Callahan, M. Kate, and Donalda Chumney. “‘Write Like College’: How Remedial Writing Courses at a Community College and a Research University Position ‘At-Risk’ Students in the Field of Higher Education.” Teachers College Record 111.7 (2009): 1619-64. Print.
Coker, David, and William E. Lewis. “Beyond writing next: a discussion of writing research and instructional uncertainty.” Harvard Educational Review 78.1 (2008): 231-251. Print.
De La Paz, Susan. “Managing Cognitive Demands for Writing: Comparing the Effects of Instructional Components in Strategy Instruction.” Reading and Writing Quarterly 23 (2007): 249-266. Ebsco. Web. 30 July 2010.
Downs, Douglas and Elizabeth Wardle. “Teaching about Writing, Righting Misconceptions: (Re)Envisioning ‘First-Year Composition’ as ‘Introduction to Writing Studies’.” College Composition and Communication 58.4 (2007): 552-584. Print.
Duncan, Mike. “Whatever Happened to the Paragraph?” College English 69.5 (2007): 470-95.
Fanetti, Susan, Kathy M. Bushrow, and David L. DeWeese. “Closing the Gap between High School Writing Instruction and College Writing Expectations.” English Journal 99.4 (2010): 77-83. Academic Search Complete. EBSCO. Web. 19 July 2010.
Fearn, Leif and Nancy Farnan. “When is a Verb? Using Functional Grammar to Teach Writing.” Journal of Basic Writing 26.1 (2007): 63-87. Web. 30 July 2010.
Gere, Anne R. “Writing Now: A Policy Research Brief.” NCTE.org. National Council of Teachers of English, 2008. Web. 30 July 2010.
Graham, Steve and Delores Perin. “Writing Next: Effective Strategies to Improve Writing of Adolescents in Middle and High Schools.” all4ed.org. Carnegie Corporation of New York, 2007. Web. 30 July 2010.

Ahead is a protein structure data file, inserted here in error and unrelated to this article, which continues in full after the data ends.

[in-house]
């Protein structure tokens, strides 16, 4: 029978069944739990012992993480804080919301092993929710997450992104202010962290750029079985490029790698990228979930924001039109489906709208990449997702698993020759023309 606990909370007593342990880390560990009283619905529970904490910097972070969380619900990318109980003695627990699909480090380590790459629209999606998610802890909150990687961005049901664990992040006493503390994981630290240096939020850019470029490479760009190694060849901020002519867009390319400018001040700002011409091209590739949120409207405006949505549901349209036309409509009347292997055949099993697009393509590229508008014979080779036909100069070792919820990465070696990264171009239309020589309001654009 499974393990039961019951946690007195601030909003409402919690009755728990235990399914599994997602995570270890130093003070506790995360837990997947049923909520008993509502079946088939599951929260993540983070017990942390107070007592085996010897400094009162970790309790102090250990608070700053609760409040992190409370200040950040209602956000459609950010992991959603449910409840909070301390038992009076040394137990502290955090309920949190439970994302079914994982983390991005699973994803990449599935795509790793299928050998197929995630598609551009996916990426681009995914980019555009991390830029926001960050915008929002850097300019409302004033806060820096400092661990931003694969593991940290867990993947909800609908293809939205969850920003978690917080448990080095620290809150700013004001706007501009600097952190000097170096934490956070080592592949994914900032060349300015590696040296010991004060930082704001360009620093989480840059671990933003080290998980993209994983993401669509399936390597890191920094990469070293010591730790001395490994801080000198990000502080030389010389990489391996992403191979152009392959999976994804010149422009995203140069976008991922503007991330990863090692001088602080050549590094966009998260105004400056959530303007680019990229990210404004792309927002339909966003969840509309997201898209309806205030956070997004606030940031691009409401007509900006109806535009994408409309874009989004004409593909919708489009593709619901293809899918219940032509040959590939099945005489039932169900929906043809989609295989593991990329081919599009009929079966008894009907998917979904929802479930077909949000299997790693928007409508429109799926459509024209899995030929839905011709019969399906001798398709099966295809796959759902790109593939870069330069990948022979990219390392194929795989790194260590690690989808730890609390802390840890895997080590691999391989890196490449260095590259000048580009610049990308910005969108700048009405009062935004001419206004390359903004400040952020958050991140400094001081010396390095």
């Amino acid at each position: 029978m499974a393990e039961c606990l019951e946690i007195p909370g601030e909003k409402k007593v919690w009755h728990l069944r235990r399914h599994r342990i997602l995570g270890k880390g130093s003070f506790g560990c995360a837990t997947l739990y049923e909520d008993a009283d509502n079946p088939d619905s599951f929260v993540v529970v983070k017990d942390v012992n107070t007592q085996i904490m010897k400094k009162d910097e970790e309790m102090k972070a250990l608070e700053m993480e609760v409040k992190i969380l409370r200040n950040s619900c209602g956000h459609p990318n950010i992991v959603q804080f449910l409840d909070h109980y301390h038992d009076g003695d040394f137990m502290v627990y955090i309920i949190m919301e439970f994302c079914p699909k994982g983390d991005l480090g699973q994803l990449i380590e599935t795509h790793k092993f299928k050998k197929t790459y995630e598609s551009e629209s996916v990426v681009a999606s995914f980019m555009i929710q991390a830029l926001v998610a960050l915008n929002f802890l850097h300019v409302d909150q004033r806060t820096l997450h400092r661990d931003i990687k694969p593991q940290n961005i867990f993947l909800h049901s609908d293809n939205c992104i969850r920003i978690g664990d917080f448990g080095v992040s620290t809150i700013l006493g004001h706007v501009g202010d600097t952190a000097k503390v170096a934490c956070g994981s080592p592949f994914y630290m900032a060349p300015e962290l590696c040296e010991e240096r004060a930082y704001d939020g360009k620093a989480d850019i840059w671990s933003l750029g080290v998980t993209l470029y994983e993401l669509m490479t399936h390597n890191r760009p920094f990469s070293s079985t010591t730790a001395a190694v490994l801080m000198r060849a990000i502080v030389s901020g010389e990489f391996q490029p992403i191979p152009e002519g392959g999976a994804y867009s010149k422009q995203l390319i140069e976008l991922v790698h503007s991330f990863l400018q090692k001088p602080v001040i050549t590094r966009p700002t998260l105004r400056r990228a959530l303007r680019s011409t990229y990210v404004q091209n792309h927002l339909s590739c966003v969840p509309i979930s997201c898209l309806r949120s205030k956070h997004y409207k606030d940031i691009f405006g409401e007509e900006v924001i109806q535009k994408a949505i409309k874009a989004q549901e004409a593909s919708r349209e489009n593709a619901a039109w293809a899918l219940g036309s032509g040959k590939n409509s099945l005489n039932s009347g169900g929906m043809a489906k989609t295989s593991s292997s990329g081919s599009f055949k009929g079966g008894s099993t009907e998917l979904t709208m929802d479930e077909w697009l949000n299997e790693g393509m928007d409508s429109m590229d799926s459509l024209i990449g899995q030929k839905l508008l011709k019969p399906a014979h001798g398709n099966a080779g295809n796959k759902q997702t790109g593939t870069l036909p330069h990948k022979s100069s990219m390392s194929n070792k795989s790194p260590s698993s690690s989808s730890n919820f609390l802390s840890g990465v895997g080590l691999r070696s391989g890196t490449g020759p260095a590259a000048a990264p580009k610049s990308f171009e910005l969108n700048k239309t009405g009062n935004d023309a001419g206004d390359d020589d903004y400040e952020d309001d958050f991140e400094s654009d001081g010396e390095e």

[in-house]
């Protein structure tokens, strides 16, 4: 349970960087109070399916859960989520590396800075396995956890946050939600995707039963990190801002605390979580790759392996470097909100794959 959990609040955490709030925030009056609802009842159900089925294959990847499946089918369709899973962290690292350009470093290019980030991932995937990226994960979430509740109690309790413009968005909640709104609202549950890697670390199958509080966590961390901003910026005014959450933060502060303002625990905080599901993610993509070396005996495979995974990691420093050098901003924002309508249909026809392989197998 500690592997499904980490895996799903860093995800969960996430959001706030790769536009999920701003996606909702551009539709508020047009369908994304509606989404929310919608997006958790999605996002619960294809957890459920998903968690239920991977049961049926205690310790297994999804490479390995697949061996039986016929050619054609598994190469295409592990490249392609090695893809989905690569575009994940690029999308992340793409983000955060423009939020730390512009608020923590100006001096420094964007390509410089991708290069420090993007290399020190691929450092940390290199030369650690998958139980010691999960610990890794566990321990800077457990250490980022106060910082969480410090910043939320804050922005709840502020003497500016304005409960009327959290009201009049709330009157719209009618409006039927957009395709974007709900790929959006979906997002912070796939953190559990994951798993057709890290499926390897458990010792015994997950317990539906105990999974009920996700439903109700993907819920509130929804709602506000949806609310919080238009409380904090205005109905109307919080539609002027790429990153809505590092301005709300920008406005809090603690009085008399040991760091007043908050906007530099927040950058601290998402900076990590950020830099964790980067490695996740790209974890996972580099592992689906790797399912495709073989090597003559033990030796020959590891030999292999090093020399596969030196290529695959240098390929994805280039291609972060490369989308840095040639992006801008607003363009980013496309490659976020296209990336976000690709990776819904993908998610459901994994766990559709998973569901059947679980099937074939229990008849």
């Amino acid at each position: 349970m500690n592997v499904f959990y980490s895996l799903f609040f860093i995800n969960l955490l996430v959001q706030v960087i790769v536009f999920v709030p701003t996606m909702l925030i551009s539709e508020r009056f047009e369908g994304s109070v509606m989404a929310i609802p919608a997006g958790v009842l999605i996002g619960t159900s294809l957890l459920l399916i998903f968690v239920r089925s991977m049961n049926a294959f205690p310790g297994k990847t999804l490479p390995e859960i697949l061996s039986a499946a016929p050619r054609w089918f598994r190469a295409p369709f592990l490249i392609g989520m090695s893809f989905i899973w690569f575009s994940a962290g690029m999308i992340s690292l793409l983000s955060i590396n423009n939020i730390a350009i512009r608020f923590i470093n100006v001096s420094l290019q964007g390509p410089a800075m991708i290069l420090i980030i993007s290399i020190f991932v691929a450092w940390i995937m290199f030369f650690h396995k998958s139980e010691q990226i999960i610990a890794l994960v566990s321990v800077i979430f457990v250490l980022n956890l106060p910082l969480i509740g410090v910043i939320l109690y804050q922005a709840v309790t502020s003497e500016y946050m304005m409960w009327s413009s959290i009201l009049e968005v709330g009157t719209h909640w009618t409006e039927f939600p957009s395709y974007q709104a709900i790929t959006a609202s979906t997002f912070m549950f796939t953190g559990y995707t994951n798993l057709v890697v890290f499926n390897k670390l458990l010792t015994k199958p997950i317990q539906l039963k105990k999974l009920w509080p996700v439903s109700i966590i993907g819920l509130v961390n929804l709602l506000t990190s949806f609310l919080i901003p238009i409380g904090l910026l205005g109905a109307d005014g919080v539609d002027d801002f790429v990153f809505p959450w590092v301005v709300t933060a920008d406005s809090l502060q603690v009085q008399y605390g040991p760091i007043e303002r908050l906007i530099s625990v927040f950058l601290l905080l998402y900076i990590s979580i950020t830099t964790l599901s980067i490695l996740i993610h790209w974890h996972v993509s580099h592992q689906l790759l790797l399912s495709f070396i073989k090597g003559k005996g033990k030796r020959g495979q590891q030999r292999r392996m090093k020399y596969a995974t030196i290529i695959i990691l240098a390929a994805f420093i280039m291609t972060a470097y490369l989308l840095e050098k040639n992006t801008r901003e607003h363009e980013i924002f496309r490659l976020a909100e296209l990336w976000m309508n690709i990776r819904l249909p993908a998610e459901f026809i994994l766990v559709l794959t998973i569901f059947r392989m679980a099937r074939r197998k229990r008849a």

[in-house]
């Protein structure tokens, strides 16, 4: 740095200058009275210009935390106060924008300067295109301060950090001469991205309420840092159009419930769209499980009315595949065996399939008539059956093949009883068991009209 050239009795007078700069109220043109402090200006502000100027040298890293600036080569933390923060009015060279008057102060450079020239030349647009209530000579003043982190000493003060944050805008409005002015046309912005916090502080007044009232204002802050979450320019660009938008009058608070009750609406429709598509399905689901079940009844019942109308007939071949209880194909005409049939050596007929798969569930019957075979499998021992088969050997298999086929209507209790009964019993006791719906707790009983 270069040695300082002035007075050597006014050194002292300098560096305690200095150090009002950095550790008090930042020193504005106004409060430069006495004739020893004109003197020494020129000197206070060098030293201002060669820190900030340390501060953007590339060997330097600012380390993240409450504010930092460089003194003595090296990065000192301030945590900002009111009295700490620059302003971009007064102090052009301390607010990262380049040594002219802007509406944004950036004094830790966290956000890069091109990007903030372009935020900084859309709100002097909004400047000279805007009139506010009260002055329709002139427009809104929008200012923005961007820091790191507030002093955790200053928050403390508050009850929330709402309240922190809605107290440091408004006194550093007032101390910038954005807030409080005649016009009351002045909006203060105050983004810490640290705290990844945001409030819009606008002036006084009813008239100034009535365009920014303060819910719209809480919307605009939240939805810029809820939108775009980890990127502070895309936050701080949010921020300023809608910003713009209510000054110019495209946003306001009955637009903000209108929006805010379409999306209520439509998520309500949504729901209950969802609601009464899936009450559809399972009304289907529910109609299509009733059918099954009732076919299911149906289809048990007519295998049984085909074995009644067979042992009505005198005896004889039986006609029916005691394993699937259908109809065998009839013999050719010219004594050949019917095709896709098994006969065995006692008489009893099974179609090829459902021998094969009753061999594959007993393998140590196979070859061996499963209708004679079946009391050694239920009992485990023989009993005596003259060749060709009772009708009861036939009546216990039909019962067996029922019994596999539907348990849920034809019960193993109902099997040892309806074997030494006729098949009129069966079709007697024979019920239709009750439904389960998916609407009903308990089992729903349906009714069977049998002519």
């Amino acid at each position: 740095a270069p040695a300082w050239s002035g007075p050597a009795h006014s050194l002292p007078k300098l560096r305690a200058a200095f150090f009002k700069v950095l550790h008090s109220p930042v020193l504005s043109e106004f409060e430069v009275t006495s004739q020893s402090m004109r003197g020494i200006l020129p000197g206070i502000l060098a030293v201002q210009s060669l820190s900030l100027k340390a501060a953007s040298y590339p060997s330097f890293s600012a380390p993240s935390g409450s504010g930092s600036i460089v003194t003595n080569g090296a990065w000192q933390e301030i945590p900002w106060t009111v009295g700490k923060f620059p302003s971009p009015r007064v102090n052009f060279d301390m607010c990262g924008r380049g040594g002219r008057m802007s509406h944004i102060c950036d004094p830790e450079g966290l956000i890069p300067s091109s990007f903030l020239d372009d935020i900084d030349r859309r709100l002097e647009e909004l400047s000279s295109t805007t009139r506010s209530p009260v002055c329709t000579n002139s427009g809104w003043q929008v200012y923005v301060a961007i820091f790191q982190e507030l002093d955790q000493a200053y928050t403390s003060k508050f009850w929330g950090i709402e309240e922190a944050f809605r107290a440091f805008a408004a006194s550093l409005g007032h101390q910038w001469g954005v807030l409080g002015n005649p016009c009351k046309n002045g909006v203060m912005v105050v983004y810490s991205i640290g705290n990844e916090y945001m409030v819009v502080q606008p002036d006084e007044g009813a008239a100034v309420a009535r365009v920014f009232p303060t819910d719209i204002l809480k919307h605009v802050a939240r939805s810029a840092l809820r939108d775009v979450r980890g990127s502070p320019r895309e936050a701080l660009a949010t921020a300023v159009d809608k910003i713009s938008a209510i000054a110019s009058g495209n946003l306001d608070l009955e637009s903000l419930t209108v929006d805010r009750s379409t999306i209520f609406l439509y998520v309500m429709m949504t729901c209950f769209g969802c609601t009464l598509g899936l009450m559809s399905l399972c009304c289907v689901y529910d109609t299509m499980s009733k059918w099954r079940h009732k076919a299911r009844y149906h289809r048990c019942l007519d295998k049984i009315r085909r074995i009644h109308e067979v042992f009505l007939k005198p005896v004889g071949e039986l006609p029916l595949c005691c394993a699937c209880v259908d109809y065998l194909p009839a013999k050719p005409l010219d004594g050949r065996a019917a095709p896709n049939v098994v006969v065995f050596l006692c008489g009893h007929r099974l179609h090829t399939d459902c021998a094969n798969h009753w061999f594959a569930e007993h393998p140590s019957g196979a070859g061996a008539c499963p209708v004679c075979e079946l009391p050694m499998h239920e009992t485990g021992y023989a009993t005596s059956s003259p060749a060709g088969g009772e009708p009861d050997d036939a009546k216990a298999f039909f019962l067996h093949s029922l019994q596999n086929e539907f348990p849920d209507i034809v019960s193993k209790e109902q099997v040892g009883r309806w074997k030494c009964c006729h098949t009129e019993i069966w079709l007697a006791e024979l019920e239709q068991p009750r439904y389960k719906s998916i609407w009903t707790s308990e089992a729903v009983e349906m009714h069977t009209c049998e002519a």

Harris, K.R. & Graham, S. Making the writing process work: Strategies for composition and self-regulation (2nd ed.). Cambridge: Brookline Books, 1996.
Hillocks Jr., George. “Some Practices and Approaches Are Clearly Better Than Others and We Had Better Not Ignore the Differences.” English Journal 98.6 (2009): 23-29. Academic Search Complete. EBSCO. Web. 19 May 2010.
Hillocks Jr., George. Teaching Writing as Reflective Practice. New York: Teachers College Press, 1995.
Kutney, Joshua P. “Will Writing Awareness Transfer to Writing Performance? Response to Douglas Downs and Elizabeth Wardle, ‘Teaching about Writing, Righting Misconceptions’.” College Composition and Communication. 59.2 (2007): 276-9. Print
Langer, Judith A. “Beating the Odds: Teaching Middle and High School Students to Read and Write Well.” American Educational Research Journal 4:38 (2001): 837-880. Web. 3 Aug. 2010.
Mason, Linda H., Elizabeth Benedek-Wood, and Lauren Valasa. “Teaching Low-Achieving Students to Self-Regulate Persuasive Quick Write Responses.” Journal of Adolescent and Adult Literacy 53.4 (2010): 303-12. Ebsco. Web. 30 Jul. 2010.
Mayer, Melanie. “On the Ground: Applying Current Research in a High School Classroom.” English Journal 2(2009): 91. eLibrary. Web. 19 Jul. 2010.
Parks, Steve and Eli Goldblatt. “Writing Beyond the Curriculum: Fostering New Collaborations in Literacy.” College English 62.5 (2000): 584-606. Jstor. Web. 22 Jul. 2010.
Persky, H.R., Daane, M.C, & Jin, Y. (2003). The nation’s report card: Writing 2002, NCES 2003. Washington, D.C.: National Center for Educational Statistics.
Powell, Pegeen Reichert. “Retention and Writing Instruction: Implications for Access and Pedagogy.” College Composition and Communication. 60.4 (2009): 664-682. Print.
Sommers, Nancy and Laura Saltz. “The Novice as Expert: Writing the Freshman Year.” College Composition and Communication 56.1 (2004): 124-149. Jstor. Web. 21 Jul. 2010.
Smagorinsky, Peter. “Is It Time to Abandon the Idea of “Best Practices” in the Teaching of English?.” English Journal 98.6 (2009): 15-22. Academic Search Complete. EBSCO. Web. 19 May 2010.
VanDeweghe, Rick. “Writing Next and the Power to Teach.” English Journal 97.5 (2008): 88-92. eLibrary. Web. 19 July 2010.
Yancey, Kathleen Blake. “Made Not Only in Words: Composition in a New Key.” College Composition and Communication 56.2 (2004): 297-328. Jstor. Web. 20 July 2010.